Molecular Cell Biology
PP2A enzyme biogenesis and monoclonal antibodies
Cells employ the phosphorylation/dephosphorylation of proteins to regulate protein function. The enzymes catalyzing these reactions, the protein kinases and phosphatases, are thus important regulators of almost all aspects of life. One of the major phosphatase enzymes in the cell is protein phosphatase 2A (PP2A), a known tumor suppressor and target of cancer causing viruses. PP2A is a family of protein serine/threonine phosphatases with prototypical multisubunit architecture,...more
Cells employ the phosphorylation/dephosphorylation of proteins to regulate protein function. The enzymes catalyzing these reactions, the protein kinases and phosphatases, are thus important regulators of almost all aspects of life. One of the major phosphatase enzymes in the cell is protein phosphatase 2A (PP2A), a known tumor suppressor and target of cancer causing viruses. PP2A is a family of protein serine/threonine phosphatases with prototypical multisubunit architecture, in which a catalytic subunit achieves substrate specificity through the interaction with regulatory subunits. The PP2A family consists of over 70 different holoenzymes that possess probably many hundred substrates in a cell. How holoenzyme assembly is regulated and what the substrates of different holoenzymes are, is largely unknown. A pathological decrease of PP2A activity has been linked to the development of human diseases such as cancer or Alzheimer. Thus, our major research goals are to understand the molecular mechanisms of PP2A regulation and to identify the substrates and processes regulated by PP2A.
Our study of PP2A biogenesis in yeast led to a model, in which the generation of the active enzyme is tightly coupled to the assembly of substrate-specific holoenzymes (Hombauer et al., 2007 PLoS Biology). This process is under surveillance of the PP2A methylesterase, PPE1, which seems to control the correct order of the PP2A biogenesis cascade. How PPE1 exerts its surveillance function and how PP2A biogenesis is regulated and by which signaling pathways, is currently investigated in the lab.
PP2A activity is decreased in Alzheimer brain tissue suggesting a potential causal role for PP2A in Alzheimer pathogenesis (Sontag et al., 2010). We are investigating in collaboration with Estelle Sontag (University of Newcastle, Australia) whether dysfunction of PP2A biogenesis might be involved in Alzheimer disease development.
PP2A substrate identification is difficult with the currently available methods due to the transient enzyme-substrate interaction during catalysis. We have adapted a novel two-hybrid system for the detection of transient PP2A interactions and are using this method for PP2A substrate validation and identification.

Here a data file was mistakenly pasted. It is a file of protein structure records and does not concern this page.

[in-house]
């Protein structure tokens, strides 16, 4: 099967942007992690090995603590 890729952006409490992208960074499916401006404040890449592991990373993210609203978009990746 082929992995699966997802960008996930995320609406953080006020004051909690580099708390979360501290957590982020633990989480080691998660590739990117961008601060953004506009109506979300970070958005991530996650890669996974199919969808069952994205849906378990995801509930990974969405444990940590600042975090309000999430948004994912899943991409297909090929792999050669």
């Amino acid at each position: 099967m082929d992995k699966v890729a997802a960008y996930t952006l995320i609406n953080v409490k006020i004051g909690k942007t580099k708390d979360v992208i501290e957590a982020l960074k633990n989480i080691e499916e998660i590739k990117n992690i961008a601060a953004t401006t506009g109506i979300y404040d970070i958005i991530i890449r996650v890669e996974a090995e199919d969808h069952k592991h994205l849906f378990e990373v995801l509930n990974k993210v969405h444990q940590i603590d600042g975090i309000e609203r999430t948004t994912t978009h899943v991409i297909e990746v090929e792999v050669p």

The second more business-oriented focus of the lab is the generation of monoclonal antibodies against human disease-linked point-mutant proteins. We show that antibodies with such exquisite specificity represent a new type of research tools for the analysis of disease mechanism (Roblek et al.,2010 PloS ONE).
In 2009 our lab established the Monoclonal Antibody Facility (MAF) and since then generated custom-tailored monoclonal antibodies for internal and external customers (please see Monoclonal Antibody Facility page).
Zuzuarregui, Aurora; Kupka, Thomas; Bhatt, Bhumika; Dohnal, Ilse; Mudrak, Ingrid; Friedmann, Christina; Schüchner, Stefan; Frohner, Ingrid E; Ammerer, Gustav; Ogris, Egon (2012). M-Track: detecting short-lived protein-protein interactions in vivo. Nature Methods. PMID: 22581371
Juanes, Maria Angeles; Khoueiry, Rita; Kupka, Thomas; Castro, Anna; Mudrak, Ingrid; Ogris, Egon; Lorca, Thierry; Piatti, Simonetta (2013). Budding Yeast Greatwall and Endosulfines Control Activity and Spatial Regulation of PP2A(Cdc55) for Timely Mitotic Progression. PLOS GENET;9(7):e1003575. PMID: 23861665
Lee, Ha Yin; Itahana, Yoko; Schuechner, Stefan; Fukuda, Masahiro; Je, H Shawn; Ogris, Egon; Virshup, David M; Itahana, Koji (2018). Ca2+-dependent demethylation of phosphatase PP2Ac promotes glucose deprivation-induced cell death independently of inhibiting glycolysis. Sci Signal;11(512). PMID: 29317521